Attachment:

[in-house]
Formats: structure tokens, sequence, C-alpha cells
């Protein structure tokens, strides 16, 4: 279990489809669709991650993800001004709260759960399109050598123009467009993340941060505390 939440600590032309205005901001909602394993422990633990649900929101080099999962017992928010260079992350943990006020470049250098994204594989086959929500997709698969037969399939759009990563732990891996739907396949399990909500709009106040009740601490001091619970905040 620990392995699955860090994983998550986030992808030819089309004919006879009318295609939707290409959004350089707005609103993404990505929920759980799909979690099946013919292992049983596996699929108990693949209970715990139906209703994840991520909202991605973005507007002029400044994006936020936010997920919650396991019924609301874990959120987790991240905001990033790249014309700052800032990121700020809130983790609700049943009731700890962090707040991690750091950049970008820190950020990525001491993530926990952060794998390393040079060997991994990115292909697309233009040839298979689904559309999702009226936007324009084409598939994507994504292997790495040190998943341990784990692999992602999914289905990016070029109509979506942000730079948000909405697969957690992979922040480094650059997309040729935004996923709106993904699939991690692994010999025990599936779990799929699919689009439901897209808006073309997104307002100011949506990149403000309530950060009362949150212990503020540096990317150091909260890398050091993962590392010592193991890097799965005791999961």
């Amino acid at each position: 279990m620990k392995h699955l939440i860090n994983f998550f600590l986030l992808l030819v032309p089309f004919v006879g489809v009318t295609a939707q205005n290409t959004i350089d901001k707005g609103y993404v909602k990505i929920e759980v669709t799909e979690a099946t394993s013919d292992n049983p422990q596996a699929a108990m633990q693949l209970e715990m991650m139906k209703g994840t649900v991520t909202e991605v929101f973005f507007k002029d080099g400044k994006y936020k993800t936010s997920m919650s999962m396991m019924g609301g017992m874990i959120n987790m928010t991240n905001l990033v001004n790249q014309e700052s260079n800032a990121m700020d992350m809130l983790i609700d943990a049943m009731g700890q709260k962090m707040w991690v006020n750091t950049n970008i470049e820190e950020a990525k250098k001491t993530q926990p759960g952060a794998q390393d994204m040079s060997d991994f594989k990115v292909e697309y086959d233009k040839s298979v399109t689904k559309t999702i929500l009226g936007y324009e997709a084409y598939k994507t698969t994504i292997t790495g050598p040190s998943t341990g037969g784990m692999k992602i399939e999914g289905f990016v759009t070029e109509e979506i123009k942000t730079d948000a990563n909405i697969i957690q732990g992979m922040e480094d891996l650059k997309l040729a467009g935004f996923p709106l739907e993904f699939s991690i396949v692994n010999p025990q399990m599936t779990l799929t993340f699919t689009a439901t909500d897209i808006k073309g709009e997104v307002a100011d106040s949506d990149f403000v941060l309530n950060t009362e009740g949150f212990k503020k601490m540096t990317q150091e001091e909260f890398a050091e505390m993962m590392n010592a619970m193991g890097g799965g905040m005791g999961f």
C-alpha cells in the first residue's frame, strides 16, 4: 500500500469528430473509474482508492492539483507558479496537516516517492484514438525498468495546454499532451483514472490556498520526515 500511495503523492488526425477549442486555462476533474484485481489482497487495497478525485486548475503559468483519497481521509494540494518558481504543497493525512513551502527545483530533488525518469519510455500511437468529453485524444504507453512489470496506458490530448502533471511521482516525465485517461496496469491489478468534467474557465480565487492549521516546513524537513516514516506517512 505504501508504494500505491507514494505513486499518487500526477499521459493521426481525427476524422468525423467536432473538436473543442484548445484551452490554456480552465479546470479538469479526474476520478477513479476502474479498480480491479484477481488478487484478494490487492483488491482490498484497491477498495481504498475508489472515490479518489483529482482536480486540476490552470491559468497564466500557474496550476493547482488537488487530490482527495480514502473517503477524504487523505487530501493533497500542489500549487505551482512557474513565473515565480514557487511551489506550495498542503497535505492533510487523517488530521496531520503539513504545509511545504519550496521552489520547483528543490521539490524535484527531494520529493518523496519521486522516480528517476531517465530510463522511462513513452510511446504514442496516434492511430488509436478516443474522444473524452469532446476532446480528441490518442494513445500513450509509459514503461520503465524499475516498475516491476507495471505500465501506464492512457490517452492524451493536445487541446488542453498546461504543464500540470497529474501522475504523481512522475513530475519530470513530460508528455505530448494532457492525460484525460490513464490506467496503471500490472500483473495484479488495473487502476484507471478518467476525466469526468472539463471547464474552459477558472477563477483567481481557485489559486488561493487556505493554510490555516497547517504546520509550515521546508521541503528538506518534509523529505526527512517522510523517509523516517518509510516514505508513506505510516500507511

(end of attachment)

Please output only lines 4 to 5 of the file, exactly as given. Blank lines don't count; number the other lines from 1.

């Amino acid at each position: 279990m620990k392995h699955l939440i860090n994983f998550f600590l986030l992808l030819v032309p089309f004919v006879g489809v009318t295609a939707q205005n290409t959004i350089d901001k707005g609103y993404v909602k990505i929920e759980v669709t799909e979690a099946t394993s013919d292992n049983p422990q596996a699929a108990m633990q693949l209970e715990m991650m139906k209703g994840t649900v991520t909202e991605v929101f973005f507007k002029d080099g400044k994006y936020k993800t936010s997920m919650s999962m396991m019924g609301g017992m874990i959120n987790m928010t991240n905001l990033v001004n790249q014309e700052s260079n800032a990121m700020d992350m809130l983790i609700d943990a049943m009731g700890q709260k962090m707040w991690v006020n750091t950049n970008i470049e820190e950020a990525k250098k001491t993530q926990p759960g952060a794998q390393d994204m040079s060997d991994f594989k990115v292909e697309y086959d233009k040839s298979v399109t689904k559309t999702i929500l009226g936007y324009e997709a084409y598939k994507t698969t994504i292997t790495g050598p040190s998943t341990g037969g784990m692999k992602i399939e999914g289905f990016v759009t070029e109509e979506i123009k942000t730079d948000a990563n909405i697969i957690q732990g992979m922040e480094d891996l650059k997309l040729a467009g935004f996923p709106l739907e993904f699939s991690i396949v692994n010999p025990q399990m599936t779990l799929t993340f699919t689009a439901t909500d897209i808006k073309g709009e997104v307002a100011d106040s949506d990149f403000v941060l309530n950060t009362e009740g949150f212990k503020k601490m540096t990317q150091e001091e909260f890398a050091e505390m993962m590392n010592a619970m193991g890097g799965g905040m005791g999961f």
C-alpha cells in the first residue's frame, strides 16, 4: 500500500469528430473509474482508492492539483507558479496537516516517492484514438525498468495546454499532451483514472490556498520526515 500511495503523492488526425477549442486555462476533474484485481489482497487495497478525485486548475503559468483519497481521509494540494518558481504543497493525512513551502527545483530533488525518469519510455500511437468529453485524444504507453512489470496506458490530448502533471511521482516525465485517461496496469491489478468534467474557465480565487492549521516546513524537513516514516506517512 505504501508504494500505491507514494505513486499518487500526477499521459493521426481525427476524422468525423467536432473538436473543442484548445484551452490554456480552465479546470479538469479526474476520478477513479476502474479498480480491479484477481488478487484478494490487492483488491482490498484497491477498495481504498475508489472515490479518489483529482482536480486540476490552470491559468497564466500557474496550476493547482488537488487530490482527495480514502473517503477524504487523505487530501493533497500542489500549487505551482512557474513565473515565480514557487511551489506550495498542503497535505492533510487523517488530521496531520503539513504545509511545504519550496521552489520547483528543490521539490524535484527531494520529493518523496519521486522516480528517476531517465530510463522511462513513452510511446504514442496516434492511430488509436478516443474522444473524452469532446476532446480528441490518442494513445500513450509509459514503461520503465524499475516498475516491476507495471505500465501506464492512457490517452492524451493536445487541446488542453498546461504543464500540470497529474501522475504523481512522475513530475519530470513530460508528455505530448494532457492525460484525460490513464490506467496503471500490472500483473495484479488495473487502476484507471478518467476525466469526468472539463471547464474552459477558472477563477483567481481557485489559486488561493487556505493554510490555516497547517504546520509550515521546508521541503528538506518534509523529505526527512517522510523517509523516517518509510516514505508513506505510516500507511